Through this research, Anthology aims to contribute to the enhancement of the higher education experience for students and universities as they work together to refine how teaching and learning take place.

In addition to the new Authentic Assessment tool, Anthology recently launched the AI Design Assistant, which helps instructors quickly create engaging learning experiences in Blackboard Learn Ultra. All product features that leverage AI are developed following Anthology’s Trustworthy AI program and commitment to responsible, lawful and ethical use of AI, which was informed with feedback from clients around the world.

Download the United States edition of AI in Higher Ed: Hype, Harm, or Help.

The Open Doors® 2023 Report on International Educational Exchange reveals this that the United States hosted more than one million (1,057,188) international students during the 2022/2023 academic year, a 12% increase compared to the previous academic year. It is the fastest growth rate in more than 40 years. Released by the U.S. Department of State’s Bureau of Educational and Cultural Affairs and the Institute of International Education (IIE), the report provides a critical annual benchmark on the state of international educational exchange and student mobility. International students accounted for 6% of the total U.S. higher education population and contributed nearly $38 billion to the U.S. economy according, to the U.S. Department of Commerce.

Assistant U.S. Secretary of State Lee Satterfield said: “Students from around the world have chosen the United States as the top destination for international study. International education is a vehicle that promotes peace and cross-cultural connections and provides the tools necessary to address the shared challenges of our time. It continues to shape the leaders of the future, both here at home and abroad, and we look forward to doing even more to attract international students to the United States and serve as the global leader in international education.” 

New international student enrollment near all-time high, surpasses pre-pandemic levels
Soaring beyond pre-pandemic levels to nearly record highs, the number of international students who enrolled for the first time at a U.S. college or university during the 2022/2023 academic year increased by 14% year-over-year to 298,523, building on the 80% increase in the prior year. New international students continued to study in every U.S. state and territory, and 48 states reported an increase in international students.

“Over one million international students studying in the U.S. reflects a strong rebound, with the number approaching pre-pandemic levels. This reinforces that the U.S. remains the destination of choice for international students wishing to study abroad, as it has been for more than a century,” said Allan E. Goodman, IIE CEO. “The Open Doors 2023 Report emphasizes that international education is resilient and also integral to universities and countries looking to support global innovation, collaboration, and peace.”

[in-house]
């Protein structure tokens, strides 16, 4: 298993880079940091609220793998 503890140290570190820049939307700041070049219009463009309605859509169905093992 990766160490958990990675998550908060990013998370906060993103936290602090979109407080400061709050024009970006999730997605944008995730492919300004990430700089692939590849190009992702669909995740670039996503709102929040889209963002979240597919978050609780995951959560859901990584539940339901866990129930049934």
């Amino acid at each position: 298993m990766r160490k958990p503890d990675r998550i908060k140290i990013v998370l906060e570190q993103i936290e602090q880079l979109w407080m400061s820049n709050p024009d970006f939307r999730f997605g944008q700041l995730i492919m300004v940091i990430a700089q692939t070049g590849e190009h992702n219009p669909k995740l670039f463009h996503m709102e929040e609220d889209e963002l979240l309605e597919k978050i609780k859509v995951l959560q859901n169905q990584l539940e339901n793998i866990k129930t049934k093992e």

For the first time since 2014/15, international student enrollment across all academic levels increased in 2022/23. Graduate student enrollment increased the most, with 467,027 international students pursuing master’s, doctorate, or professional degrees (+21% year-over-year). Undergraduate student enrollment grew (+1% year-over-year) for the first time in five years.

In addition to enrolled international students, 198,793 students pursued Optional Practical Training (OPT), which supports students to gain practical work experiences after they complete their academic studies.

India reaches an all-time high in international student enrollment
China remained the top-sending country in 2022/23, with 289,526 students studying in the U.S. (-0.2% year-over-year). India, the second largest sending country, reached an all-time high of 268,923 international students in 2022/23, an increase of 35% year-over-year.

Most places of origin (23 of the top 25) increased their total number of international students in the U.S. in 2022/23. In addition, eight places of origin, including Bangladesh, Colombia, Ghana, India, Italy, Nepal, Pakistan, and Spain, reached all-time highs in international student numbers. Sub-Saharan Africa had the highest regional growth (+18% year-over-year), and Ghana entered the top 25 places of origin for the first time with 6,468 international students. Students studied in the United States from over 200 places of origin.

Study abroad bounces back during the 2021/2022 academic year
The Open Doors 2023 Report shows that during the 2021/2022 academic year, U.S. study abroad rebounded to more than half of pre-pandemic levels, with 188,753 students pursuing opportunities abroad for academic credit. The U.S. study abroad total reflects the 2021/22 academic year when travel and study abroad programming were still affected by the COVID-19 pandemic, especially during the fall and winter. The rebound signals a critical turning point in students’ ability to pursue in-person experiences abroad safely.